The news is “disheartening,” a disappointed Dr. Schweitz reported in a follow-up telephone conversation. Although he was hopeful that something could be done to salvage the efforts, the chance is likely remote, he said.
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Explore This IssueJune 2015
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The failed attempt to bring the South Florida group together illustrates what may be a resistance among rheumatologists to hop on the super group bandwagon, trend or not. “Rheumatology is behind the curve,” said Dr. Feldman.
“There aren’t many super groups in the rheumatology specialty,” he said. “So there isn’t much of a track record. But many other subspecialties are following the trend.”
Dr. Moldawer, an orthopedic spine surgeon, described how his super group pooled together more than 40 providers over time to form a business that now has more bargaining power and is big enough to branch out to other areas that create income outside any individual physician practice.
“We have found it to be enormously helpful to have a practice that’s large enough to allow us to take advantage of ancillary income streams that would be otherwise impossible in a small practice environment,” said Dr. Moldawer.
Four ancillary income streams come from ambulatory surgery centers, MRI centers, physical therapy and durable medical equipment. In some cases, they have become as profitable as the surgical practices themselves.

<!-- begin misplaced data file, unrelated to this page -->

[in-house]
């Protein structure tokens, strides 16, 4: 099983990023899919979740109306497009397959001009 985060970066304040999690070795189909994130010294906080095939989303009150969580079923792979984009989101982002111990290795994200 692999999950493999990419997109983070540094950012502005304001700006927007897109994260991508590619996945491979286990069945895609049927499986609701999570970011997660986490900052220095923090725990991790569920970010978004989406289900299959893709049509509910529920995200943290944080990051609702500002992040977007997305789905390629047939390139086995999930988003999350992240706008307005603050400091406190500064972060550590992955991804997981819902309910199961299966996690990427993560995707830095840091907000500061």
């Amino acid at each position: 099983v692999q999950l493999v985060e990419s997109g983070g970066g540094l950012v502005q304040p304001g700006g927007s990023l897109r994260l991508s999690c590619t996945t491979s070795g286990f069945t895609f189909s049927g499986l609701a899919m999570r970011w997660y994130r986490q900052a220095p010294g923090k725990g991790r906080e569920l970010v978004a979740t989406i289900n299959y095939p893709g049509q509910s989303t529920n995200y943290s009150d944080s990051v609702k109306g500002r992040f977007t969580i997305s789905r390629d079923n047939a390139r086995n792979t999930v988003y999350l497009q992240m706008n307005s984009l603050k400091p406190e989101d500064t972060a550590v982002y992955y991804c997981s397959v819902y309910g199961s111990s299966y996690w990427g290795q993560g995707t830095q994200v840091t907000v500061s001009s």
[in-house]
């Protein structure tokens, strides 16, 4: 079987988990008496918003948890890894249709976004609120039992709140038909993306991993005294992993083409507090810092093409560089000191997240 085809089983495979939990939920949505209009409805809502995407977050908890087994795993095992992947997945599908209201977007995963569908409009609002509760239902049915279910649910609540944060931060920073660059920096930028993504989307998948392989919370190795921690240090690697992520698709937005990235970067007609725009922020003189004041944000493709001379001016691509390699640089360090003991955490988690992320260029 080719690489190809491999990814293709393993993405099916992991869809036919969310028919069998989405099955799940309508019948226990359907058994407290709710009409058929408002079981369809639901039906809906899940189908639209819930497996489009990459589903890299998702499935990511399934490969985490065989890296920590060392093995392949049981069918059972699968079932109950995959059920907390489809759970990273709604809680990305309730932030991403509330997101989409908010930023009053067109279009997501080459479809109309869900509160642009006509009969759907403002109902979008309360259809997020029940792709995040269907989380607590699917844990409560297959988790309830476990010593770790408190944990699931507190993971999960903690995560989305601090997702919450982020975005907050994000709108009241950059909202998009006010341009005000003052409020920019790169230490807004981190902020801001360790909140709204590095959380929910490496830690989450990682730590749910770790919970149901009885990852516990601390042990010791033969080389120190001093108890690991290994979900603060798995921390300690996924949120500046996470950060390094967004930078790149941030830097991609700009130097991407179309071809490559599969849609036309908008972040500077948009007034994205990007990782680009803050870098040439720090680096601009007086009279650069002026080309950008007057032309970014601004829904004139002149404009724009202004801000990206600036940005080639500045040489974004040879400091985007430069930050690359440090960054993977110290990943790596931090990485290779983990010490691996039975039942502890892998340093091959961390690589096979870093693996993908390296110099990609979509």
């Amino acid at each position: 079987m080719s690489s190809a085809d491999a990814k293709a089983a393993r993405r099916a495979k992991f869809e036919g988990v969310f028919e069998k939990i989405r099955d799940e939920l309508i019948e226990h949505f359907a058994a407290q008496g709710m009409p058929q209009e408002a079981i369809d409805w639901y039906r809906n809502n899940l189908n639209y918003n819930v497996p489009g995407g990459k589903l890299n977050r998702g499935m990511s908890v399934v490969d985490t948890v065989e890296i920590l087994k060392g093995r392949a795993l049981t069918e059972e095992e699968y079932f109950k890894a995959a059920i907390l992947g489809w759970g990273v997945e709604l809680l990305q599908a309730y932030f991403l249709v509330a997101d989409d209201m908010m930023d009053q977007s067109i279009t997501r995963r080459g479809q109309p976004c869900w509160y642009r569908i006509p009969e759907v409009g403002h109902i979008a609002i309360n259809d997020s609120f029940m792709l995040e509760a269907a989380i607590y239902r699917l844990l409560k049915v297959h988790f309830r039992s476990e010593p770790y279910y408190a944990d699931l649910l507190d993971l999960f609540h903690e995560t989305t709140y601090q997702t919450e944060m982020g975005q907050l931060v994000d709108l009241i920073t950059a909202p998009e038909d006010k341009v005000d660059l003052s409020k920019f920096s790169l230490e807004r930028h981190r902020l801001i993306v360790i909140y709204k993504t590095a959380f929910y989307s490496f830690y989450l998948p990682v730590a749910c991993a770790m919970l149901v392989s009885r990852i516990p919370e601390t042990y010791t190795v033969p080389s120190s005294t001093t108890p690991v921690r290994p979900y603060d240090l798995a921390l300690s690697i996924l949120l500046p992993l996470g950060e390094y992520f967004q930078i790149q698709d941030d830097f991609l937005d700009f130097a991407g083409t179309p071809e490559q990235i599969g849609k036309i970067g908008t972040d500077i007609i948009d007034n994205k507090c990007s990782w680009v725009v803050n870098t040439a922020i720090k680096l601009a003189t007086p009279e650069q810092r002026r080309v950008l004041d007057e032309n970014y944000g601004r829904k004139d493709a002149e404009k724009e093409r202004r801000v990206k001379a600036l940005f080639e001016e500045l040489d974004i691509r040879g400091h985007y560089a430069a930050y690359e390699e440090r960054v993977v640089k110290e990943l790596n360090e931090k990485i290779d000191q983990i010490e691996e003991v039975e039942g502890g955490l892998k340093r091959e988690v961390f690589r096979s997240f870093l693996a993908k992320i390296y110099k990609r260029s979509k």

Panel member Dr. James Jenkins, PhD, MPH, a managing partner of rheumRx, paints a picture of the current practice model as one in which health insurance representatives have the upper hand when negotiating payment terms. He shows a slide of randomly placed blue circles representing numerous rheumatologists who operate independently in the Los Angeles area.
There’s no coordination between the practices. There are a lot of solo physicians with no integration and no support system. As a result, it becomes easier for an insurance company network representative to approach individual doctors and say, “If you don’t sign a contract with us, someone else will,” said Dr. Jenkins.
Super groups are one way for rheumatologists to adapt, survive &, hopefully, thrive in the changing world of medical care delivery & how it’s financed.
To convince insurance payers to be more responsive, physicians have to have ongoing discussions with them regarding “what they are paying you and what it costs to deliver care to your patients,” said Dr. Jenkins, and today’s medical practices need a structural support that can facilitate negotiations. Super groups of physicians have stronger footing to negotiate rates paid for medical care, how often and under what circumstances, he said.